Today, I went out to see what kind of difference this would make to my stopping distances. I had been told to expect these changes to make about 80% of the force of a BBK, but I can't say that I'm sold. This setup will stay on the car for the winter months, but will probably never see competition. I'd rather stay in STX and stop quickly than compete in STS and nail the cones.
Previous test data:
Avon M500 215/50WR16, SSR Comp 16x7, Wilwood 12.2" BBK: 128.5' (-0.98G)
Kumho MX 215/45YR17, SSR GT-7 17x7.5, Wilwood 12.2" BBK & Axxis Ultimate rear pads: 115.5' (-1.11G)
Kumho MX 215/40YR17, Kosei K1-TS 17x7, stock calipers, brass bushings, stainless lines, Axxis Ultimate front & rear pads, Brembo front rotors: 130.8' (-0.97G)
I did another pass, remembering that the second stop is generally better. It didn't hold, this time, as I only managed 133'. Granted, I had just bedded-in the pads, and was starting to feel the tiniest bit of fade, but not 15' worth.
Also, it doesn't seem that the brass bushings do anything. At all. Maybe I'm just spoiled by the Wilwoods, but the brakes feel mushy, slow to respond, and have nowhere near the bite. I'd be willing to bet these fall slightly closer to the stock setup than to a BBK in terms of stopping power.
Finally, the last thing to note is the heat: the right-front rotor was hot enough to warm my face from over 2 feet away when I got home. That ain't right.
Tuesday, January 17, 2006
The room is now 90% ready. There's a rocking chair that Amanda's dad is staining for us, and once that's done, the room will be fully prepped.
However, since we're in a holding pattern, I figured this weekend was as good as any for some long-overdue car work. I put my "stock" brakes back on yesterday, along with my new Alta end-links. By stock, I mean that the calipers are stock. Everything else is after-market, from the rotors and pads to the fluid, caliper-bushings, and lines. I hope to get out and do some braking tests soon, but I'm anticipating results somewhat similar to the Wilwoods.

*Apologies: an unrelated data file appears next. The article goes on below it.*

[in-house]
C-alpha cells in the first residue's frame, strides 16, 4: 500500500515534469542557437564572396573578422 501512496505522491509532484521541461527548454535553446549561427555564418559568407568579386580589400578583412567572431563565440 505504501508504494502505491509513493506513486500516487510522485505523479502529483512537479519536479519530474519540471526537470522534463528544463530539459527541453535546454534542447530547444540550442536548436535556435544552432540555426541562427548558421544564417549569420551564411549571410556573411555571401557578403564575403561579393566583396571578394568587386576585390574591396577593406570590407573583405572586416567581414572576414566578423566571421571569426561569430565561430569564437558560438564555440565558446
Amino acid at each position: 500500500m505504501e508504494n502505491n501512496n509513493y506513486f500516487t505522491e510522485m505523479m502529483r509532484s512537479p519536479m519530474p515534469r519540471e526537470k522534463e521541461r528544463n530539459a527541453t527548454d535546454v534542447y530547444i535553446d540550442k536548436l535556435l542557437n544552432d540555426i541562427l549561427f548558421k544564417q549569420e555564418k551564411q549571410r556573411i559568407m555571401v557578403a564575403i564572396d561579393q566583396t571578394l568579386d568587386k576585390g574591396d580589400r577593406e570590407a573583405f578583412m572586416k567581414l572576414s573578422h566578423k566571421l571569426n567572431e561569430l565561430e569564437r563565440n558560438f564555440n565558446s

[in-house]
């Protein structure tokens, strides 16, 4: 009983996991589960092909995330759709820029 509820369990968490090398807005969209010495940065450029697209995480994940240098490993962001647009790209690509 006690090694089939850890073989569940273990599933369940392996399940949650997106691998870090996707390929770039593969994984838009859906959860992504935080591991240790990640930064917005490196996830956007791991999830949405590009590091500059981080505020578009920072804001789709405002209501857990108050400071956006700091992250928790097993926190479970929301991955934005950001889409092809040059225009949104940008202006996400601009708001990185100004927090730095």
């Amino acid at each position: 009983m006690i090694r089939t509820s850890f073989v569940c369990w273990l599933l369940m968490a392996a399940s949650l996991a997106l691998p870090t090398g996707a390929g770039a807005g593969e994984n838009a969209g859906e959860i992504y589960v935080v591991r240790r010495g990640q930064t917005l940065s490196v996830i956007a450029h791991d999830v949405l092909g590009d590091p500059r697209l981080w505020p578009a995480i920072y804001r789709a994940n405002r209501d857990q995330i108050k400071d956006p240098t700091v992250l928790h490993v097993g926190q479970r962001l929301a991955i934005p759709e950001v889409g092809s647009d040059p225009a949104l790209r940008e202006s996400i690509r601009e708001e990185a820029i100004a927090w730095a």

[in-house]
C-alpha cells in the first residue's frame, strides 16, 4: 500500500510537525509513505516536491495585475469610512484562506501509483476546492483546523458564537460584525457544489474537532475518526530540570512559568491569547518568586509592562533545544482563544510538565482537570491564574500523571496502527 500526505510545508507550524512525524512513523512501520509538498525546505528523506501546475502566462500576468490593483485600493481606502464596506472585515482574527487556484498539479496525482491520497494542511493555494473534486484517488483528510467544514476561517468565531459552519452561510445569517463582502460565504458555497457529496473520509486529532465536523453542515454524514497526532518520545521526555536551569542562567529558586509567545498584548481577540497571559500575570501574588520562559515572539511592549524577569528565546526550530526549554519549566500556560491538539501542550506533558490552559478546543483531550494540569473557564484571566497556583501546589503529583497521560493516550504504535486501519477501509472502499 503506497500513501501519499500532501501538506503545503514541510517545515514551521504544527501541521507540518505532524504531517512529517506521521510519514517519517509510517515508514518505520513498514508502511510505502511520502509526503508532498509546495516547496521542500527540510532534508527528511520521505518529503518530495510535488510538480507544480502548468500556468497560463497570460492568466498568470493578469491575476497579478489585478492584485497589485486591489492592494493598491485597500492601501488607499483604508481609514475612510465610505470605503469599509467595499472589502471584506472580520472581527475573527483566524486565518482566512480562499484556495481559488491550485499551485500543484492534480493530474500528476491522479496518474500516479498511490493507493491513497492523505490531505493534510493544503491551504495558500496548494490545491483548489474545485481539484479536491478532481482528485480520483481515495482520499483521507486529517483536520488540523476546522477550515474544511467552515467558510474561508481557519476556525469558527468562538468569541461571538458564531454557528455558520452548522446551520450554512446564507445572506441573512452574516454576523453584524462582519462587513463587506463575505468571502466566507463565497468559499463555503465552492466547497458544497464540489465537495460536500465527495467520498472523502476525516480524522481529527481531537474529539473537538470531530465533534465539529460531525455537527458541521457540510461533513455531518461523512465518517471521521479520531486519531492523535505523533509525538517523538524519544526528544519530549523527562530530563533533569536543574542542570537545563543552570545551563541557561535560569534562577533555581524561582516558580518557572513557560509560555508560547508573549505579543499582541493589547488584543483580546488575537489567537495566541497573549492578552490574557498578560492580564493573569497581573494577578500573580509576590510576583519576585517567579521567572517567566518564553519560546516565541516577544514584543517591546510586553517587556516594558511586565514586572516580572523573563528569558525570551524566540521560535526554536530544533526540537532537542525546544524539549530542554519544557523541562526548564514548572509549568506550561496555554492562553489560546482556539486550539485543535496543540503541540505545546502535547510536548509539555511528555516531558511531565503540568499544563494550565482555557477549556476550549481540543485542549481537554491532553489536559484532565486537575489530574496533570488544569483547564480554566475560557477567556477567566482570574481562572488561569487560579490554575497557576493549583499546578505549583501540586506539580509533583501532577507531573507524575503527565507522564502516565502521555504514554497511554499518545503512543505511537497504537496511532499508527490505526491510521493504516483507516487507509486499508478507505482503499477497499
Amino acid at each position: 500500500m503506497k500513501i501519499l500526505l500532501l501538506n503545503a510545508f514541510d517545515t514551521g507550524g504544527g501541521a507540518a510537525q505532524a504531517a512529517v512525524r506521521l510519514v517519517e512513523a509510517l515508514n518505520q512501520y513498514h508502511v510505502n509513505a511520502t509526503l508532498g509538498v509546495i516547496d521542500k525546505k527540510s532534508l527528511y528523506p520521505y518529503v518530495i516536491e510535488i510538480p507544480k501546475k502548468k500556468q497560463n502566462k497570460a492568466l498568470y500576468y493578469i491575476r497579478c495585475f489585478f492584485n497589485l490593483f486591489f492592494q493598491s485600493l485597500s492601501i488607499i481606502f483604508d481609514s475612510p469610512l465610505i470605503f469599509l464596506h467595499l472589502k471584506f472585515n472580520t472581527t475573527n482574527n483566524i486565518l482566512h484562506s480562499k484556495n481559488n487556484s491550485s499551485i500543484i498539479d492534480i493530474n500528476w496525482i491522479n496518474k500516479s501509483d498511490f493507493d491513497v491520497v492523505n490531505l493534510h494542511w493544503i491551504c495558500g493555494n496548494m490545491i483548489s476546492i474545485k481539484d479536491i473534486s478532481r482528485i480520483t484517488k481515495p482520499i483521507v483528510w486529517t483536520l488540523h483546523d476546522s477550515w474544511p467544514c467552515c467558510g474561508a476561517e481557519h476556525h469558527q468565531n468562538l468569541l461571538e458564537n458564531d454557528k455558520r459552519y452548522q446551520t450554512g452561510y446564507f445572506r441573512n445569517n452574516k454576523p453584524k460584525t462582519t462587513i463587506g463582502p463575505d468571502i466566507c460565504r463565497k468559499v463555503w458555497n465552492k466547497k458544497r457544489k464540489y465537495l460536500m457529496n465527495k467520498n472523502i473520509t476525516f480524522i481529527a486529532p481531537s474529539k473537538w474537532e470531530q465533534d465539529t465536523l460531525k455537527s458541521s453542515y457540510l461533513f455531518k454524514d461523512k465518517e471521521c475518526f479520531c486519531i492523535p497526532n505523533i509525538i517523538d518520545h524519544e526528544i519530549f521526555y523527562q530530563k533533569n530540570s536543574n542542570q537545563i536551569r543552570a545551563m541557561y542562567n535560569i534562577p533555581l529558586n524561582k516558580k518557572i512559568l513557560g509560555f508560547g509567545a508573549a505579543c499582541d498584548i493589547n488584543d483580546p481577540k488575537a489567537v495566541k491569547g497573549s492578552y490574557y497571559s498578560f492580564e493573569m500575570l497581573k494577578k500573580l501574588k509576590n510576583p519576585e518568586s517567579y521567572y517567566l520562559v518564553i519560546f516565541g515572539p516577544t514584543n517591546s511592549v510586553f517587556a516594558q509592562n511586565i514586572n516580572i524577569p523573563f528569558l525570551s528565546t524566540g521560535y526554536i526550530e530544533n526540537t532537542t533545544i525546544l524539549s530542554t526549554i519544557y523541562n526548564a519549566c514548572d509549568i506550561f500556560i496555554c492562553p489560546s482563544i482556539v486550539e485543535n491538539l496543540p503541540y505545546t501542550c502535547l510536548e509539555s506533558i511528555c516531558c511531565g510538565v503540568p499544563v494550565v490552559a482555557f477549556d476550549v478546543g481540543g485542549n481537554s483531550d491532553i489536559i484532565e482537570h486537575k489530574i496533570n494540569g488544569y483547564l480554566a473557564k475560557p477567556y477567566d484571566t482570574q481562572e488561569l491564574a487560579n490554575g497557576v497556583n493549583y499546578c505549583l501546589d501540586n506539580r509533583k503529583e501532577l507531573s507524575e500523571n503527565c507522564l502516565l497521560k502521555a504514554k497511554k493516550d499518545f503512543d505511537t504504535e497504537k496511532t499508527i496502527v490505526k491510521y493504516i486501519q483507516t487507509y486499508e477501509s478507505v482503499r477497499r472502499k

There's a new clacking sound, but I can't tell if that's the end-links or the brass bushings on the brakes.
Wednesday, January 11, 2006
I've had all of two conversations on the thing, but I'm very impressed. Other than the slightly uncomfortable feeling of something bopping against my cheek, it's really freakin' awesome. I can voice-dial, people sound crisp and clear, and I no longer have to mash the phone into my ear to hear over background noise. What's more, I'm free to type with both hands (or continue whatever other activity had my attention prior to the call). It's very light, and will probably sit on my ear on the drive home today.
That's how exciting my life is...
OK, that's a lie: I'll (potentially) be a dad this weekend. Amanda is officially due on Sunday, and we can't wait to meet Alastair. The little dude's been on my mind non-stop for weeks, and the anticipation is killing me. Heaven help us if he's two weeks late.
His room was principally ready on Saturday, and then the crazy women at church held yet another shower, so now we're back into chaos. It'll get there.